Tuesday, January 17, 2006

Oregon Death with Dignity Law Upheld

The Supreme Court narrowly upheld Oregon's physician assisted suicide law.

I'm chagrinned to see that it's the liberal contingent of justices that sided with the state's right to regulate the practice of medicine (a power never given to Congress by the Constitution, thus reserved to the states). Though I have reservations about such 'Death with Dignity" laws, I think this was the correct ruling on federalism grounds.

Justice Roberts, Thomas, and Scalia, is this strict constructionism?

Unfortunately, this case comprises just more evidence of political agendas leaking into jurisprudence at the highest levels.

3 Comments:

At 10:32 PM, Blogger Bill Baar said...

States Rights are Liberal now. Federal activists are Conservative.

The big problem is we do such a poor job managing depression and providing palliative care, it's going to encourage more sucide and very bad management of end-of-life.

 
At 10:55 PM, Blogger Dan tdaxp said...

Fmodo, I agree. It was the right decision for states rights. Thomas came closest among the three to recognizing this.

 
At 4:58 PM, Blogger Alan Stewart Carl said...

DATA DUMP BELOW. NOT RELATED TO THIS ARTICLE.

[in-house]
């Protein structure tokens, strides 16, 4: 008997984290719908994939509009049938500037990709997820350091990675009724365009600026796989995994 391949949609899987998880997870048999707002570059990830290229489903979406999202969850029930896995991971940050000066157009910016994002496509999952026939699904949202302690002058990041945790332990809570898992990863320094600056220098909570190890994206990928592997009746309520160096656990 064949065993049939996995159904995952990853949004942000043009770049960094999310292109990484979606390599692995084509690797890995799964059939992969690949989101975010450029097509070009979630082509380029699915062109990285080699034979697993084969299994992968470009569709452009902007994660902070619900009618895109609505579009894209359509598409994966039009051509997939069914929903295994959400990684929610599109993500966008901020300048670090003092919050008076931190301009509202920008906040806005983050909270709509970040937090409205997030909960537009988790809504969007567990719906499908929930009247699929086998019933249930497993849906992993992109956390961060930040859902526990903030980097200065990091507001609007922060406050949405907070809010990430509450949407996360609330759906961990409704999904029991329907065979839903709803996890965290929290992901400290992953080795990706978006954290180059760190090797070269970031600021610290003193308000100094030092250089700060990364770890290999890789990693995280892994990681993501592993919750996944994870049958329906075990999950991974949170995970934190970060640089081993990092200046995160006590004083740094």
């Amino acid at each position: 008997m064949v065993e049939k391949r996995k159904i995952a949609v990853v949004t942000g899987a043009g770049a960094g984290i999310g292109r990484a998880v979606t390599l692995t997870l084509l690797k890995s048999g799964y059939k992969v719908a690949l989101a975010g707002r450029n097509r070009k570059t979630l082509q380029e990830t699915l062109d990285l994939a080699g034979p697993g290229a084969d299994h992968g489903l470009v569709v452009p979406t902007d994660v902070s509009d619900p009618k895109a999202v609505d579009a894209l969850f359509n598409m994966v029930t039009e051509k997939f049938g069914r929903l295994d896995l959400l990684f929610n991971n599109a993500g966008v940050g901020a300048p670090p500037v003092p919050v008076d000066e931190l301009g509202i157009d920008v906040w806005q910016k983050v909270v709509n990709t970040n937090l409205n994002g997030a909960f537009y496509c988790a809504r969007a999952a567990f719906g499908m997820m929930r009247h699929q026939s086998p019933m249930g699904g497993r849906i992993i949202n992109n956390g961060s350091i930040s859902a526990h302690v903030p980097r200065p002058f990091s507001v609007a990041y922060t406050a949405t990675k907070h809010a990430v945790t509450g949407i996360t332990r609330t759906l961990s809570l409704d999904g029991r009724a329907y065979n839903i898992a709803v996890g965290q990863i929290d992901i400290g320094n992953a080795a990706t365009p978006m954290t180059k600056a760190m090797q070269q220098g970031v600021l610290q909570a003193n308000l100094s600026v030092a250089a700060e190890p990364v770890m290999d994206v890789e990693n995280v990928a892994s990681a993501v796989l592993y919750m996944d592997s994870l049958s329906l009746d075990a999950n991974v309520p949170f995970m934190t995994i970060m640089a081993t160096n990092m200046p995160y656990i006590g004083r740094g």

Apparently, only O'Connor and Scalia believe in consistency as they were the only ones not to flip sides from the Raich (medicinal marijuana) ruling. Then again, Raich dealt with a substance that is always illegal under federal law and the Oregon case dealt with substances that are legal for doctors to prescribe. The question was, does the federal government's power to regulate drugs allow them to prosecute doctors who don't use the drugs as the Attorney General would prefer. The answer, thankfully, was no, the federal government does not have that kind of far reaching control over doctors. It really should have been a 9-0 ruling on the merits of the case (states have always had control over their own doctors, and it would be radical to change that), but Roberts, Thomas and Scalia let their personal moral repulsion to assisted suicide influence their vote.

 

Post a Comment

<< Home